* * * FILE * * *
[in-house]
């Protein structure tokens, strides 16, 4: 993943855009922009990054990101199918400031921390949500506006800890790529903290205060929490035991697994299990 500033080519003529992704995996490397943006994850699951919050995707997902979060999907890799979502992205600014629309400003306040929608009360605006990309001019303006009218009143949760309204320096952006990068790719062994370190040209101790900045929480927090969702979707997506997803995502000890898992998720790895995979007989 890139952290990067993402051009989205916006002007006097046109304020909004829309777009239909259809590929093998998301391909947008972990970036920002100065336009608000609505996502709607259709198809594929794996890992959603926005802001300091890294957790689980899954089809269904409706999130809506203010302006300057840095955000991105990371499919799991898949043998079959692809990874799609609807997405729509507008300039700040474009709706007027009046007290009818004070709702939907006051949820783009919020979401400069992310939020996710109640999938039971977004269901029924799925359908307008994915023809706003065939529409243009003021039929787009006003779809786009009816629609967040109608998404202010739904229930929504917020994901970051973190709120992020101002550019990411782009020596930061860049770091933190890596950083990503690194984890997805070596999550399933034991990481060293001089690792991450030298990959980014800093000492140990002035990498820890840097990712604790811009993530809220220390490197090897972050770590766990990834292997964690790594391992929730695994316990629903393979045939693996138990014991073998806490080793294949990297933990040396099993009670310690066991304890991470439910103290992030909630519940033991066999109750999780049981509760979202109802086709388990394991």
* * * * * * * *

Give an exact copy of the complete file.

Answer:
[in-house]
């Protein structure tokens, strides 16, 4: 993943855009922009990054990101199918400031921390949500506006800890790529903290205060929490035991697994299990 500033080519003529992704995996490397943006994850699951919050995707997902979060999907890799979502992205600014629309400003306040929608009360605006990309001019303006009218009143949760309204320096952006990068790719062994370190040209101790900045929480927090969702979707997506997803995502000890898992998720790895995979007989 890139952290990067993402051009989205916006002007006097046109304020909004829309777009239909259809590929093998998301391909947008972990970036920002100065336009608000609505996502709607259709198809594929794996890992959603926005802001300091890294957790689980899954089809269904409706999130809506203010302006300057840095955000991105990371499919799991898949043998079959692809990874799609609807997405729509507008300039700040474009709706007027009046007290009818004070709702939907006051949820783009919020979401400069992310939020996710109640999938039971977004269901029924799925359908307008994915023809706003065939529409243009003021039929787009006003779809786009009816629609967040109608998404202010739904229930929504917020994901970051973190709120992020101002550019990411782009020596930061860049770091933190890596950083990503690194984890997805070596999550399933034991990481060293001089690792991450030298990959980014800093000492140990002035990498820890840097990712604790811009993530809220220390490197090897972050770590766990990834292997964690790594391992929730695994316990629903393979045939693996138990014991073998806490080793294949990297933990040396099993009670310690066991304890991470439910103290992030909630519940033991066999109750999780049981509760979202109802086709388990394991």